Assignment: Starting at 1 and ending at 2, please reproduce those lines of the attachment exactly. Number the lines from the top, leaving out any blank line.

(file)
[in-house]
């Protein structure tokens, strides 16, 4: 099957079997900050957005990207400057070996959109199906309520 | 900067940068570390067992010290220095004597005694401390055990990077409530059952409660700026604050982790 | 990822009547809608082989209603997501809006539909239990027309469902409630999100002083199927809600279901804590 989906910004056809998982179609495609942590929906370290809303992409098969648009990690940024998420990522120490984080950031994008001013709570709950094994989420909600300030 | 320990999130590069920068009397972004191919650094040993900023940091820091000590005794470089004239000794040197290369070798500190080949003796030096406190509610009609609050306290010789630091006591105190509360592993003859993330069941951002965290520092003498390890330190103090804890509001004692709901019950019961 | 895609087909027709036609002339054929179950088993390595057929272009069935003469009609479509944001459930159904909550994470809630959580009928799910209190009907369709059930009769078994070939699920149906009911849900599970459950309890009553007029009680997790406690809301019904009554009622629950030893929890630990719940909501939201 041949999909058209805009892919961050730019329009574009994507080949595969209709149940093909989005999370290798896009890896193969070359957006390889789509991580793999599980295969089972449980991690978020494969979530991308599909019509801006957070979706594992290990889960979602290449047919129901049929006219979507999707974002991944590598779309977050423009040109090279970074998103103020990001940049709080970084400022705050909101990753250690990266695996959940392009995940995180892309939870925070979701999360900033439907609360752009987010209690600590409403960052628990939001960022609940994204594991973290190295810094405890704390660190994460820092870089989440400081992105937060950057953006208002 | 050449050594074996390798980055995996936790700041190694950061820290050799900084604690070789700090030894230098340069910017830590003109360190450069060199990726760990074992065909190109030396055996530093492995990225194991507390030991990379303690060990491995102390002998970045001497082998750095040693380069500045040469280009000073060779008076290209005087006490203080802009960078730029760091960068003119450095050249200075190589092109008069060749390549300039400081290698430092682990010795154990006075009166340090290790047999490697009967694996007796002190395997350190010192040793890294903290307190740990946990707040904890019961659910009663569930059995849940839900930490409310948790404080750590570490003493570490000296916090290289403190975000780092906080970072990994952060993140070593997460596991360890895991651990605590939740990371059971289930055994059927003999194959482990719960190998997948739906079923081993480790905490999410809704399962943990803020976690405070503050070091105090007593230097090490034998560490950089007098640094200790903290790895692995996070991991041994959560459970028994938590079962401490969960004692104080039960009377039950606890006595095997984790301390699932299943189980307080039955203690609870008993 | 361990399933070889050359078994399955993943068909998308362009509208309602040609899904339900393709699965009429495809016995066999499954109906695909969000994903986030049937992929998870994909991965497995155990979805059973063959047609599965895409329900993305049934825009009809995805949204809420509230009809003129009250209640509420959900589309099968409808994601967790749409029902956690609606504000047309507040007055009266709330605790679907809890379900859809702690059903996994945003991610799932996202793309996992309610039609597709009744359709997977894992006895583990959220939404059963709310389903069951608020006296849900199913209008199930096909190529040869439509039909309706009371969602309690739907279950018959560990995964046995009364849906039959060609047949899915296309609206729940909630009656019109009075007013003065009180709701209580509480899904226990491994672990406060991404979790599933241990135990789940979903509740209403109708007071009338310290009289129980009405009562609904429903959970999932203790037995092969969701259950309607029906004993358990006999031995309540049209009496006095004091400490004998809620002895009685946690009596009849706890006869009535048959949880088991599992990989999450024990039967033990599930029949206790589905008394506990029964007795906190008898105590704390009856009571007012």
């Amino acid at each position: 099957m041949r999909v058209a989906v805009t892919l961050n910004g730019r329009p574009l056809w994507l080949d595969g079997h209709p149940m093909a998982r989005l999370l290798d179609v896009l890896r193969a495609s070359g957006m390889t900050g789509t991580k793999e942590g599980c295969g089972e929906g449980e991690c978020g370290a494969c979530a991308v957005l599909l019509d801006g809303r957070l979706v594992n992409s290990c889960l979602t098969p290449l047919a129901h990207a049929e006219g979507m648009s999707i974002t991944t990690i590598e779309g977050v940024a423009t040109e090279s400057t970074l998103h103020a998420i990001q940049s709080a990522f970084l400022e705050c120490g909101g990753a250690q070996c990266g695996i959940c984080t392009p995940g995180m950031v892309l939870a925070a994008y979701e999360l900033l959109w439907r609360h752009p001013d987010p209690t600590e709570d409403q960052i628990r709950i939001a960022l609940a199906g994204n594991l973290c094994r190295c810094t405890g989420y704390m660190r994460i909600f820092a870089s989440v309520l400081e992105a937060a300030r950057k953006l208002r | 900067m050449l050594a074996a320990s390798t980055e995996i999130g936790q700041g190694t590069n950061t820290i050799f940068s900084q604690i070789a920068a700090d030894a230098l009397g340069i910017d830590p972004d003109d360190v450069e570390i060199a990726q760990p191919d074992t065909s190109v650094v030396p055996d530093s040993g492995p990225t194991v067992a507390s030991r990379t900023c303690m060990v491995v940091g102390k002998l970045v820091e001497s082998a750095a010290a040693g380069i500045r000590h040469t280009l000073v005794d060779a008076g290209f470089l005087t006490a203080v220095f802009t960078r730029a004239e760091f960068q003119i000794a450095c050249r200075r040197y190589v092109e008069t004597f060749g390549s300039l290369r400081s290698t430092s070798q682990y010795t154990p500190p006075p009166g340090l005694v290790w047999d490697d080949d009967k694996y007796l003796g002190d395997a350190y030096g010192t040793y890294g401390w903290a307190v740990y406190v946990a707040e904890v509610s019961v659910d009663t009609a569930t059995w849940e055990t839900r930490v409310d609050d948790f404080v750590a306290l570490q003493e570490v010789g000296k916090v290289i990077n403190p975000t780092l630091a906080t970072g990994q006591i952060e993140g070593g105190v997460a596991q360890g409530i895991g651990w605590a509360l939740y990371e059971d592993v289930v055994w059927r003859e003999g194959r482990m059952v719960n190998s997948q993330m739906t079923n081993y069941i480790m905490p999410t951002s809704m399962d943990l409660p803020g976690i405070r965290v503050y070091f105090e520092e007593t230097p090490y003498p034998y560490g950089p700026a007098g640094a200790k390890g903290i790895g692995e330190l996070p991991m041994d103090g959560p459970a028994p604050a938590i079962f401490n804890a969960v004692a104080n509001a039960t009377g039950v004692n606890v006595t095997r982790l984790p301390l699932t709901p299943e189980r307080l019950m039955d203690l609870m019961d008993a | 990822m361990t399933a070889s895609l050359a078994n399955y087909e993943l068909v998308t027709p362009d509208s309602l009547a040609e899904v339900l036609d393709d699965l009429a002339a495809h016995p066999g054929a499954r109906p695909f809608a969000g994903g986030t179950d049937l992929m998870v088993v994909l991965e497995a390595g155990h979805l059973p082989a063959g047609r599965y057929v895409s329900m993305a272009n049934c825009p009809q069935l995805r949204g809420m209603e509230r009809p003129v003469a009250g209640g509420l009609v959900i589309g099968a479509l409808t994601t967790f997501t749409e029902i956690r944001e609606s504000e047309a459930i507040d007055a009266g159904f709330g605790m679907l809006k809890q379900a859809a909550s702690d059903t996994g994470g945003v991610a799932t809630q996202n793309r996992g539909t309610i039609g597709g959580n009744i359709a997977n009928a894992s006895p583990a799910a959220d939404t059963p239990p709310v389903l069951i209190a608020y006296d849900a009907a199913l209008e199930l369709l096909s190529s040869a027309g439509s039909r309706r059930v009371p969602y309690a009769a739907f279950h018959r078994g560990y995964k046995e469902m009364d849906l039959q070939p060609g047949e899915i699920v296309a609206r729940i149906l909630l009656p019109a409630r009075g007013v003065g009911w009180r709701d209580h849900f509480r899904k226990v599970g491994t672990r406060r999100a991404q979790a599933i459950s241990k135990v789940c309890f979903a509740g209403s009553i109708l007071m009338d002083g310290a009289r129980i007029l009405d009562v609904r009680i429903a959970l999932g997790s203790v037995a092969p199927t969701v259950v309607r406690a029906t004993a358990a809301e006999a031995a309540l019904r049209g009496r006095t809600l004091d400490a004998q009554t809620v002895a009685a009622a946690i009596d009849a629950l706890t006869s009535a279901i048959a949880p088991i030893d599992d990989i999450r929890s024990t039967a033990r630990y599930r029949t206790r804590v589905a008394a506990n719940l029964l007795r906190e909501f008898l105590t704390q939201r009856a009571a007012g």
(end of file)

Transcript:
[in-house]
């Protein structure tokens, strides 16, 4: 099957079997900050957005990207400057070996959109199906309520 | 900067940068570390067992010290220095004597005694401390055990990077409530059952409660700026604050982790 | 990822009547809608082989209603997501809006539909239990027309469902409630999100002083199927809600279901804590 989906910004056809998982179609495609942590929906370290809303992409098969648009990690940024998420990522120490984080950031994008001013709570709950094994989420909600300030 | 320990999130590069920068009397972004191919650094040993900023940091820091000590005794470089004239000794040197290369070798500190080949003796030096406190509610009609609050306290010789630091006591105190509360592993003859993330069941951002965290520092003498390890330190103090804890509001004692709901019950019961 | 895609087909027709036609002339054929179950088993390595057929272009069935003469009609479509944001459930159904909550994470809630959580009928799910209190009907369709059930009769078994070939699920149906009911849900599970459950309890009553007029009680997790406690809301019904009554009622629950030893929890630990719940909501939201 041949999909058209805009892919961050730019329009574009994507080949595969209709149940093909989005999370290798896009890896193969070359957006390889789509991580793999599980295969089972449980991690978020494969979530991308599909019509801006957070979706594992290990889960979602290449047919129901049929006219979507999707974002991944590598779309977050423009040109090279970074998103103020990001940049709080970084400022705050909101990753250690990266695996959940392009995940995180892309939870925070979701999360900033439907609360752009987010209690600590409403960052628990939001960022609940994204594991973290190295810094405890704390660190994460820092870089989440400081992105937060950057953006208002 | 050449050594074996390798980055995996936790700041190694950061820290050799900084604690070789700090030894230098340069910017830590003109360190450069060199990726760990074992065909190109030396055996530093492995990225194991507390030991990379303690060990491995102390002998970045001497082998750095040693380069500045040469280009000073060779008076290209005087006490203080802009960078730029760091960068003119450095050249200075190589092109008069060749390549300039400081290698430092682990010795154990006075009166340090290790047999490697009967694996007796002190395997350190010192040793890294903290307190740990946990707040904890019961659910009663569930059995849940839900930490409310948790404080750590570490003493570490000296916090290289403190975000780092906080970072990994952060993140070593997460596991360890895991651990605590939740990371059971289930055994059927003999194959482990719960190998997948739906079923081993480790905490999410809704399962943990803020976690405070503050070091105090007593230097090490034998560490950089007098640094200790903290790895692995996070991991041994959560459970028994938590079962401490969960004692104080039960009377039950606890006595095997984790301390699932299943189980307080039955203690609870008993 | 361990399933070889050359078994399955993943068909998308362009509208309602040609899904339900393709699965009429495809016995066999499954109906695909969000994903986030049937992929998870994909991965497995155990979805059973063959047609599965895409329900993305049934825009009809995805949204809420509230009809003129009250209640509420959900589309099968409808994601967790749409029902956690609606504000047309507040007055009266709330605790679907809890379900859809702690059903996994945003991610799932996202793309996992309610039609597709009744359709997977894992006895583990959220939404059963709310389903069951608020006296849900199913209008199930096909190529040869439509039909309706009371969602309690739907279950018959560990995964046995009364849906039959060609047949899915296309609206729940909630009656019109009075007013003065009180709701209580509480899904226990491994672990406060991404979790599933241990135990789940979903509740209403109708007071009338310290009289129980009405009562609904429903959970999932203790037995092969969701259950309607029906004993358990006999031995309540049209009496006095004091400490004998809620002895009685946690009596009849706890006869009535048959949880088991599992990989999450024990039967033990599930029949206790589905008394506990029964007795906190008898105590704390009856009571007012």